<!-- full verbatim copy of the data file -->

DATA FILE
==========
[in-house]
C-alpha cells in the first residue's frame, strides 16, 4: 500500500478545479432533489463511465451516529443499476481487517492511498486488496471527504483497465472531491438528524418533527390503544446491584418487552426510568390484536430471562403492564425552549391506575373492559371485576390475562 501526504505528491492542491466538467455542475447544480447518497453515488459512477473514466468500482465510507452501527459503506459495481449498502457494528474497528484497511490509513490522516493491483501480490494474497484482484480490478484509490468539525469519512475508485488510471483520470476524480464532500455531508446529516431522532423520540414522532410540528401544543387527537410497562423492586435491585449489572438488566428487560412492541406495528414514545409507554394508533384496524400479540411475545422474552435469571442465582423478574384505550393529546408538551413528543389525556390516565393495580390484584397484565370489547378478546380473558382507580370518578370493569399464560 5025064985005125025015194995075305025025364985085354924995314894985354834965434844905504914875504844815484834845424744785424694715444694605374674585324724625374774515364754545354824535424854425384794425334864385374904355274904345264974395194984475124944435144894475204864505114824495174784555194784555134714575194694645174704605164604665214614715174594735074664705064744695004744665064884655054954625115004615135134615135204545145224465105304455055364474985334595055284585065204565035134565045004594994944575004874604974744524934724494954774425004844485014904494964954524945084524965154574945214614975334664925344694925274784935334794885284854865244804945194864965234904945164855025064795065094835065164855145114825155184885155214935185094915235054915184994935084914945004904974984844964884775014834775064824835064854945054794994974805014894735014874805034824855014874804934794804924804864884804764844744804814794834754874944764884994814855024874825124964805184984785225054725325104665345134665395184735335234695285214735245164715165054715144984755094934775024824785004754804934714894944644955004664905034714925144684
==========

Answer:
[in-house]
C-alpha cells in the first residue's frame, strides 16, 4: 500500500478545479432533489463511465451516529443499476481487517492511498486488496471527504483497465472531491438528524418533527390503544446491584418487552426510568390484536430471562403492564425552549391506575373492559371485576390475562 501526504505528491492542491466538467455542475447544480447518497453515488459512477473514466468500482465510507452501527459503506459495481449498502457494528474497528484497511490509513490522516493491483501480490494474497484482484480490478484509490468539525469519512475508485488510471483520470476524480464532500455531508446529516431522532423520540414522532410540528401544543387527537410497562423492586435491585449489572438488566428487560412492541406495528414514545409507554394508533384496524400479540411475545422474552435469571442465582423478574384505550393529546408538551413528543389525556390516565393495580390484584397484565370489547378478546380473558382507580370518578370493569399464560 5025064985005125025015194995075305025025364985085354924995314894985354834965434844905504914875504844815484834845424744785424694715444694605374674585324724625374774515364754545354824535424854425384794425334864385374904355274904345264974395194984475124944435144894475204864505114824495174784555194784555134714575194694645174704605164604665214614715174594735074664705064744695004744665064884655054954625115004615135134615135204545145224465105304455055364474985334595055284585065204565035134565045004594994944575004874604974744524934724494954774425004844485014904494964954524945084524965154574945214614975334664925344694925274784935334794885284854865244804945194864965234904945164855025064795065094835065164855145114825155184885155214935185094915235054915184994935084914945004904974984844964884775014834775064824835064854945054794994974805014894735014874805034824855014874804934794804924804864884804764844744804814794834754874944764884994814855024874825124964805184984785225054725325104665345134665395184735335234695285214735245164715165054715144984755094934775024824785004754804934714894944644955004664905034714925144684